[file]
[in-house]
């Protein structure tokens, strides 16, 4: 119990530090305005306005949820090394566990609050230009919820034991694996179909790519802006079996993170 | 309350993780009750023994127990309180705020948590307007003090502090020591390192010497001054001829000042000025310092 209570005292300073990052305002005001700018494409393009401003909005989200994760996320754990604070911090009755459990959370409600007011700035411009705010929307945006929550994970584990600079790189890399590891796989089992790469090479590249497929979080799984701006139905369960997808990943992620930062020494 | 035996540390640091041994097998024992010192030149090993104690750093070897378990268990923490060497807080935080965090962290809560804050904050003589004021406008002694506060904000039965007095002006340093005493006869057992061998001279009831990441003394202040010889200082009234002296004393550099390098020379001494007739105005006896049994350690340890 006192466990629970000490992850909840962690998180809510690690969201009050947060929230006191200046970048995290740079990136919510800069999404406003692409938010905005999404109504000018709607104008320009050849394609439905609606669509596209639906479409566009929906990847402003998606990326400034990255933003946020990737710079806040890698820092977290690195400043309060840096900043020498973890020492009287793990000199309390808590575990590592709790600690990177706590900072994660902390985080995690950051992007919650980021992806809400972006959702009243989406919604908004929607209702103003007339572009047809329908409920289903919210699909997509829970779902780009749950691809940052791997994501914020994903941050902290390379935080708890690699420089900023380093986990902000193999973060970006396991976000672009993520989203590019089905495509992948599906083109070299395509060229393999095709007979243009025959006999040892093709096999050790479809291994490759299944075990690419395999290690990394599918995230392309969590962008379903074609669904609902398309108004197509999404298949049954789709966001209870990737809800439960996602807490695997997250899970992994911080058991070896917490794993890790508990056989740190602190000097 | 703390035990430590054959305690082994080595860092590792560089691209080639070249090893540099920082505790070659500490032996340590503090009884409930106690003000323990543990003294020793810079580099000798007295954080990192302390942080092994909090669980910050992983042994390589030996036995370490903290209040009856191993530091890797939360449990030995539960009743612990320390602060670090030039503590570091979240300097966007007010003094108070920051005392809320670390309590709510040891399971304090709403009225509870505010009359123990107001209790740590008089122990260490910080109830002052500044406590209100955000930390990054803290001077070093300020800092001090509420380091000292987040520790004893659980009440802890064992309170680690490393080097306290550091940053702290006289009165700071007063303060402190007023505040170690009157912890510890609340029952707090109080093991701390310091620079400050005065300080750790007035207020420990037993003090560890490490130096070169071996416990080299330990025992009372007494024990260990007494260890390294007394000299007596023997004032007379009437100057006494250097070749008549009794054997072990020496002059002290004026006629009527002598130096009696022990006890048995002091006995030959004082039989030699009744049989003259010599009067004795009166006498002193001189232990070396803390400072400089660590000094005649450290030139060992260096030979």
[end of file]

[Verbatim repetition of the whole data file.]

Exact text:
[in-house]
């Protein structure tokens, strides 16, 4: 119990530090305005306005949820090394566990609050230009919820034991694996179909790519802006079996993170 | 309350993780009750023994127990309180705020948590307007003090502090020591390192010497001054001829000042000025310092 209570005292300073990052305002005001700018494409393009401003909005989200994760996320754990604070911090009755459990959370409600007011700035411009705010929307945006929550994970584990600079790189890399590891796989089992790469090479590249497929979080799984701006139905369960997808990943992620930062020494 | 035996540390640091041994097998024992010192030149090993104690750093070897378990268990923490060497807080935080965090962290809560804050904050003589004021406008002694506060904000039965007095002006340093005493006869057992061998001279009831990441003394202040010889200082009234002296004393550099390098020379001494007739105005006896049994350690340890 006192466990629970000490992850909840962690998180809510690690969201009050947060929230006191200046970048995290740079990136919510800069999404406003692409938010905005999404109504000018709607104008320009050849394609439905609606669509596209639906479409566009929906990847402003998606990326400034990255933003946020990737710079806040890698820092977290690195400043309060840096900043020498973890020492009287793990000199309390808590575990590592709790600690990177706590900072994660902390985080995690950051992007919650980021992806809400972006959702009243989406919604908004929607209702103003007339572009047809329908409920289903919210699909997509829970779902780009749950691809940052791997994501914020994903941050902290390379935080708890690699420089900023380093986990902000193999973060970006396991976000672009993520989203590019089905495509992948599906083109070299395509060229393999095709007979243009025959006999040892093709096999050790479809291994490759299944075990690419395999290690990394599918995230392309969590962008379903074609669904609902398309108004197509999404298949049954789709966001209870990737809800439960996602807490695997997250899970992994911080058991070896917490794993890790508990056989740190602190000097 | 703390035990430590054959305690082994080595860092590792560089691209080639070249090893540099920082505790070659500490032996340590503090009884409930106690003000323990543990003294020793810079580099000798007295954080990192302390942080092994909090669980910050992983042994390589030996036995370490903290209040009856191993530091890797939360449990030995539960009743612990320390602060670090030039503590570091979240300097966007007010003094108070920051005392809320670390309590709510040891399971304090709403009225509870505010009359123990107001209790740590008089122990260490910080109830002052500044406590209100955000930390990054803290001077070093300020800092001090509420380091000292987040520790004893659980009440802890064992309170680690490393080097306290550091940053702290006289009165700071007063303060402190007023505040170690009157912890510890609340029952707090109080093991701390310091620079400050005065300080750790007035207020420990037993003090560890490490130096070169071996416990080299330990025992009372007494024990260990007494260890390294007394000299007596023997004032007379009437100057006494250097070749008549009794054997072990020496002059002290004026006629009527002598130096009696022990006890048995002091006995030959004082039989030699009744049989003259010599009067004795009166006498002193001189232990070396803390400072400089660590000094005649450290030139060992260096030979």